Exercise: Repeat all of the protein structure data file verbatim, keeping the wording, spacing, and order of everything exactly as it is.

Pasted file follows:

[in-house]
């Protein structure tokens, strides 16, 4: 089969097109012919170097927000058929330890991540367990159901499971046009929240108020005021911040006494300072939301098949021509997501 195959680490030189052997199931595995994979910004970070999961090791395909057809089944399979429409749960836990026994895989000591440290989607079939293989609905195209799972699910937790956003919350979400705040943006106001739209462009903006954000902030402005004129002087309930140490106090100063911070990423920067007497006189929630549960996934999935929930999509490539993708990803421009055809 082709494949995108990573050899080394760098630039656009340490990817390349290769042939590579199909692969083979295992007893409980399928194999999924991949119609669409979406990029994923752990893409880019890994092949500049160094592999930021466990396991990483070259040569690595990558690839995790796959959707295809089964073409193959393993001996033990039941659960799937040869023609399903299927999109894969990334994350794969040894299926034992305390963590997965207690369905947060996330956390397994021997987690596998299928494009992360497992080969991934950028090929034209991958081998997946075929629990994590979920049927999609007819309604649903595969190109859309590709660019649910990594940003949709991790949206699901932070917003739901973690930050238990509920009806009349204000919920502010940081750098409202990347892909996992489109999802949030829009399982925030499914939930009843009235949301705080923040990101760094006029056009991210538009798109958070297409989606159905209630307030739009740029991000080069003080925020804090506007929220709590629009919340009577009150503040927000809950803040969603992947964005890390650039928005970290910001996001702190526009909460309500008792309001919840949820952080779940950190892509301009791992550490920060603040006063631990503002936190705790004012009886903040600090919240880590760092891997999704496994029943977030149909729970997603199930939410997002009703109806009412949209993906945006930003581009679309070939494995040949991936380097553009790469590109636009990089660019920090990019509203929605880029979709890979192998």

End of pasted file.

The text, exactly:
[in-house]
């Protein structure tokens, strides 16, 4: 089969097109012919170097927000058929330890991540367990159901499971046009929240108020005021911040006494300072939301098949021509997501 195959680490030189052997199931595995994979910004970070999961090791395909057809089944399979429409749960836990026994895989000591440290989607079939293989609905195209799972699910937790956003919350979400705040943006106001739209462009903006954000902030402005004129002087309930140490106090100063911070990423920067007497006189929630549960996934999935929930999509490539993708990803421009055809 082709494949995108990573050899080394760098630039656009340490990817390349290769042939590579199909692969083979295992007893409980399928194999999924991949119609669409979406990029994923752990893409880019890994092949500049160094592999930021466990396991990483070259040569690595990558690839995790796959959707295809089964073409193959393993001996033990039941659960799937040869023609399903299927999109894969990334994350794969040894299926034992305390963590997965207690369905947060996330956390397994021997987690596998299928494009992360497992080969991934950028090929034209991958081998997946075929629990994590979920049927999609007819309604649903595969190109859309590709660019649910990594940003949709991790949206699901932070917003739901973690930050238990509920009806009349204000919920502010940081750098409202990347892909996992489109999802949030829009399982925030499914939930009843009235949301705080923040990101760094006029056009991210538009798109958070297409989606159905209630307030739009740029991000080069003080925020804090506007929220709590629009919340009577009150503040927000809950803040969603992947964005890390650039928005970290910001996001702190526009909460309500008792309001919840949820952080779940950190892509301009791992550490920060603040006063631990503002936190705790004012009886903040600090919240880590760092891997999704496994029943977030149909729970997603199930939410997002009703109806009412949209993906945006930003581009679309070939494995040949991936380097553009790469590109636009990089660019920090990019509203929605880029979709890979192998």